Home' InDaily : December 4 2009 Contents 26 December 2009
10 Good Wineries
Banrock Station has contributed
more than $5 million to 95
projects in 13 countries since
its establishment in 1995.
Here s a country by country
snapshot of Banrock s good work:
Australia---Some projects are focused
on specific endangered species while
others conserve and restore the natural
landscape for the benefit of multiple
species of plants and animals. Projects
that have benefitted include Yellalonga
National Park in WA (ecological study);
Reedy Creek in SA (supporting the fish
breeding site); Eprapah Creek in
Queensland (walking trails interpretation
and revegetation); Coomanditchy Lagoon
in NSW (saving habitat for the green and
golden bullfrog); and Dover School Farm
in Tasmania (wetlands restoration).
Canada---Banrock Station s Wetland
Foundation Canada invests in the
protection of Canada s natural heritage.
Projects include Ducks Unlimited
Greenwing Legacy Wetland project,
Shubenacadie Wildlife Park (Nova Scotia);
Bring Back the Salmon (Lake Ontario);
and Vancouver Aquarium/Riverworks
Denmark---Projects include Danish
Society for the Conservation of Nature
Bird-hide construction and wetland
restoration at Egå Engsø (Aarhus County)
and Rebjerg Lake at Skovsgaard castle
(Langelands); and Danish Society for the
Conservation of Nature, Otter Ledges
(Southern Jutland and Western Zealand).
Finland---Projects include WWF
Finland, Interpretation of migratory values
in Liminganlahti Bay, Oulu.
Germany---Projects include Spreewald
Biosphere Spreewald Nature Observation
Trail (bird towers); and Spreewald wetland
restoration for Black Stork recovery.
Japan---The preservation of endangered
species is an important facet of Banrock
Station s environmental support. Action
taken now, such as this project in Japan,
can be the key to allowing future
generations to enjoy some of nature s
most precious gifts. Projects include
Ramsar Centre Japan, Japanese Crested
Ibis (Toki) Conservation.
Kenya---Both Lake Nakuru and Banrock
Station wetlands are Ramsar sites.
Contributing to eco-tourism projects like
this one in Kenya is a natural progression
of Banrock Station s conservation work.
Projects include Kenyan Wildlife Service
(eco-tourism plan for Lake Nakuru
Netherlands---An important reed bed
site has been restored to recreate habitat
for the many species of plants and animals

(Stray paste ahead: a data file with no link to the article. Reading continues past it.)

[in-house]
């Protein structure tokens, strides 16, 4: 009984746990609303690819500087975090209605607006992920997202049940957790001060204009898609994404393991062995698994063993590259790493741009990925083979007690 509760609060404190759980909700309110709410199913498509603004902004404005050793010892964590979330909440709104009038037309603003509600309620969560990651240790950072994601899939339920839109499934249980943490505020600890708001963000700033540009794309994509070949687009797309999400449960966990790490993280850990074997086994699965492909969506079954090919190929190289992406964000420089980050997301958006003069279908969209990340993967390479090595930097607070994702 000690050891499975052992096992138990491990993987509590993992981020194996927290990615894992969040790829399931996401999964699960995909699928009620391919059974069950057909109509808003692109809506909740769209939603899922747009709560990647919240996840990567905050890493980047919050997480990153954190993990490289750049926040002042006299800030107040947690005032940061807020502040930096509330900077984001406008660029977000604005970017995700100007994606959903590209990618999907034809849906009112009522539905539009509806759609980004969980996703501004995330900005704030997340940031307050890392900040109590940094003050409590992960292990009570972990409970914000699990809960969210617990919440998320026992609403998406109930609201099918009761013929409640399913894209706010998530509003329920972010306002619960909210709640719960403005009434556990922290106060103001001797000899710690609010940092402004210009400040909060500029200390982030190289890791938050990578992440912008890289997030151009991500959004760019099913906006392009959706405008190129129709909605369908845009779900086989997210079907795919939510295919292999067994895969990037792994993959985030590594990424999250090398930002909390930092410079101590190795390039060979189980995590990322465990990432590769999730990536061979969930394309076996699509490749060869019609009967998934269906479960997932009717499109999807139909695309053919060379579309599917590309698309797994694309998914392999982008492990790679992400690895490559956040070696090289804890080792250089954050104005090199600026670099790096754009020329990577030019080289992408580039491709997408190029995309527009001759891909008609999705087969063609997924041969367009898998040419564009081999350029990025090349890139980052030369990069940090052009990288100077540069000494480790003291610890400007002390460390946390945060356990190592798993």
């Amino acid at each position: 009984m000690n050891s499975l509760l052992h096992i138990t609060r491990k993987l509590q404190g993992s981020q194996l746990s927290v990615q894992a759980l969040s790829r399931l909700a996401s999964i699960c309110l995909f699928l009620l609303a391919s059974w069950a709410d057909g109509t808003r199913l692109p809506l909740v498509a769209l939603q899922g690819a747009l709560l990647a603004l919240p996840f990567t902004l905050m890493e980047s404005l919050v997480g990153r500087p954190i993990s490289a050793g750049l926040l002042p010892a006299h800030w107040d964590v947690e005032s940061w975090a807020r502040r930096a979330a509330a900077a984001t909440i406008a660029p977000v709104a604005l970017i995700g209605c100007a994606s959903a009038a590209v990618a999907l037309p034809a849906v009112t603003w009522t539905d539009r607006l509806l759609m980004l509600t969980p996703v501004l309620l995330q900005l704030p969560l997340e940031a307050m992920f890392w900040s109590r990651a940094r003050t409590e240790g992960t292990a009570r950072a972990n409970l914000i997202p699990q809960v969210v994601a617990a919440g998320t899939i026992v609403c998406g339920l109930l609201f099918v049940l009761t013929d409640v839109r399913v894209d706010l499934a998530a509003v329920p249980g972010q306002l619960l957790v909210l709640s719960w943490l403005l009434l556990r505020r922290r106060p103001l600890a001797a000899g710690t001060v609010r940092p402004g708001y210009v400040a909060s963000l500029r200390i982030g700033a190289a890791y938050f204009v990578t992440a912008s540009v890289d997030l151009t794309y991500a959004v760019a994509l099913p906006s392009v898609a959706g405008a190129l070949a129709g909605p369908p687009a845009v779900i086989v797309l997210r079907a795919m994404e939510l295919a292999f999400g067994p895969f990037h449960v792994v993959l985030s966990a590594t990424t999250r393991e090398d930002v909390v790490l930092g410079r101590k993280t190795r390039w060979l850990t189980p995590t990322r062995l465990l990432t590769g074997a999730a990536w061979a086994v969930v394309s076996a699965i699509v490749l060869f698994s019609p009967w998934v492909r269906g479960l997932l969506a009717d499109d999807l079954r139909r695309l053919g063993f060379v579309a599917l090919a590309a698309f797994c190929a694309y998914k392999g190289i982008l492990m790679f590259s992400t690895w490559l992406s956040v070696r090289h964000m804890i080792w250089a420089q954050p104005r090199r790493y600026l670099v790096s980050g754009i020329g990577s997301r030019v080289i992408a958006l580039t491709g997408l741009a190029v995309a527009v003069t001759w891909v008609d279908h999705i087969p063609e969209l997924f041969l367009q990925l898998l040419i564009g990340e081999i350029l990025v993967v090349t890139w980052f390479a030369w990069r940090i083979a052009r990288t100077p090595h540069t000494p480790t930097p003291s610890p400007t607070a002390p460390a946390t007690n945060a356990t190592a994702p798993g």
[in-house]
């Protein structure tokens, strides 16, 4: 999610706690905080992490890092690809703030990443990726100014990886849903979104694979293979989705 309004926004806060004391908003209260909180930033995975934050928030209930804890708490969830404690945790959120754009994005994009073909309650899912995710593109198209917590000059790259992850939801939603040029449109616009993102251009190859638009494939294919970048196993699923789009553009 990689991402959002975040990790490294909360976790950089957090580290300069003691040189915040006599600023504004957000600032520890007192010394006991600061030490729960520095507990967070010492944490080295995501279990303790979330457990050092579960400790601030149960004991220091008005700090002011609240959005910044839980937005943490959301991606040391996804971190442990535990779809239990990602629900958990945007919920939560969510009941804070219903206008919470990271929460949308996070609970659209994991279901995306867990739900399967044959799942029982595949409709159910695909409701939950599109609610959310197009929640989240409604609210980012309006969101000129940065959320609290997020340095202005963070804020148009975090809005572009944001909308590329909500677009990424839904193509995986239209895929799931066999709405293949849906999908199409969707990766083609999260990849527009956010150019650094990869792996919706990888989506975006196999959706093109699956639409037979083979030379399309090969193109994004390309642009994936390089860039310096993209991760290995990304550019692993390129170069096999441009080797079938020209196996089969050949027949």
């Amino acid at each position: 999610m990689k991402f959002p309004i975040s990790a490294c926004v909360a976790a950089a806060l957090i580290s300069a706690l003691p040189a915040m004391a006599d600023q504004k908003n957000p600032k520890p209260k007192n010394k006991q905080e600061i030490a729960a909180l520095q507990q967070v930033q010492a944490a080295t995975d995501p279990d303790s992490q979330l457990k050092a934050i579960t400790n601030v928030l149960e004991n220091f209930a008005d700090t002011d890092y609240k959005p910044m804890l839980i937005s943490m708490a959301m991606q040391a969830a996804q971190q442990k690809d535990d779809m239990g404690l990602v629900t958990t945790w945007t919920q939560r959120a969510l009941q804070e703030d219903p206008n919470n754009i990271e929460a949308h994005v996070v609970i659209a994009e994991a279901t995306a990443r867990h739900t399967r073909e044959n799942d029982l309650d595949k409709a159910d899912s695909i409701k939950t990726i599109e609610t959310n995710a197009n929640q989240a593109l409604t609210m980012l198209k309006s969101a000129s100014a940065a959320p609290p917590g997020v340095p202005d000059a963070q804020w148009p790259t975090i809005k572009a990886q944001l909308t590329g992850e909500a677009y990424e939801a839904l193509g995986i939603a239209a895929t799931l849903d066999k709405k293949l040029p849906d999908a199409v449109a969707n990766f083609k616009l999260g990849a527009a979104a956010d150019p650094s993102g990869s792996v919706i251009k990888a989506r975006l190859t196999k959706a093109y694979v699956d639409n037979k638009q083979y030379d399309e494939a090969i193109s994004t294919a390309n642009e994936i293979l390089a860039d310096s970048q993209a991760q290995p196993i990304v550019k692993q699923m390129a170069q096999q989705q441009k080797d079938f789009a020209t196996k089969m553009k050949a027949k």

that were being driven from their homes
by degradation of the area. Locally extinct
European otters have recently been
reintroduced to the site. Projects include
Staatsbosbeheer, De Weeribben National
Park (restoring wetland habitats of reed
beds and marshes and renaming the area
as the Banrock Marshes).
New Zealand---Banrock Station s
contribution to Wetland Care NZ is
supporting vital wetland restoration work
that will help in the recovery of the
endangered Pateke duck. Projects include
Manawatu River Estuary Trust; and
Foxton Henley Trust Restoration of
Henley Lake Wetland Complex.
Meanwhile Banrock Station has installed
66ha of a very different type of subsurface
irrigation system, which now covers a
quarter of the vineyard area. The system
encapsulates a conventional drip irrigation
tube within a recycled synthetic fabric,
which is then buried alongside the vine
rows at a depth of 200mm. This system
will prevent evaporation of water from the
surface during its application over the
hotter months as well as after the
application of irrigation water.
The system is anticipated to reduce water
use by 20-30% (from 6.5 megalitres per ha
to 4.5 megalitres), without altering yields.
Banrock Station s core range now
comes in new lightweight bottles,
complementing its existing green work.
McLaren Vale winery Paxton has announced its
second 1% For The Planet (1%FTP) donation
to local organisation Friends of Aldinga Scrub,
who work to protect and conserve the last
remaining area of coastal native vegetation on
the Adelaide plain. While this local cause may
not have obvious national and international
relevance, the whole point of 1%FTP is for every
business involved to be able to do something,
and collectively make a difference.
In January 2008 Paxton became the first
Australian winery to join 1%FTP, a global
organisation of environmentally aware
businesses that donate 1% of their annual
sales to environmental causes every year. Since
its establishment in 2002, 1%FTP has grown
rapidly into a global movement and today
consists of 1,246 companies that donate 1% of
their sales to a network of 1,837 environmental
Friends of Aldinga Scrub president Julie
Burgher said, "Over the last year we have
continued planting revegetation enclosures
along the northern boundary of the park and
have undertaken an extensive weed control
program. This work aims to protect and improve
the habitat for threatened and endangered
plant species. Thanks to the support of Paxton s
1%FTP donation, Friends of Aldinga Scrub will
be able to maintain a consistent approach in
tackling these persistent weed invaders."
Paxton s general manager Toby Bekkers said,
"We re incredibly proud to be a member of
1%FTP and support this inspiring organisation
which is connecting like-minded businesses
around the world who are financially committed
to environmental protection. If you don t know
much about 1%FTP and the important work
they are facilitating, then I encourage you to
check out the following short videos and learn
a little more."
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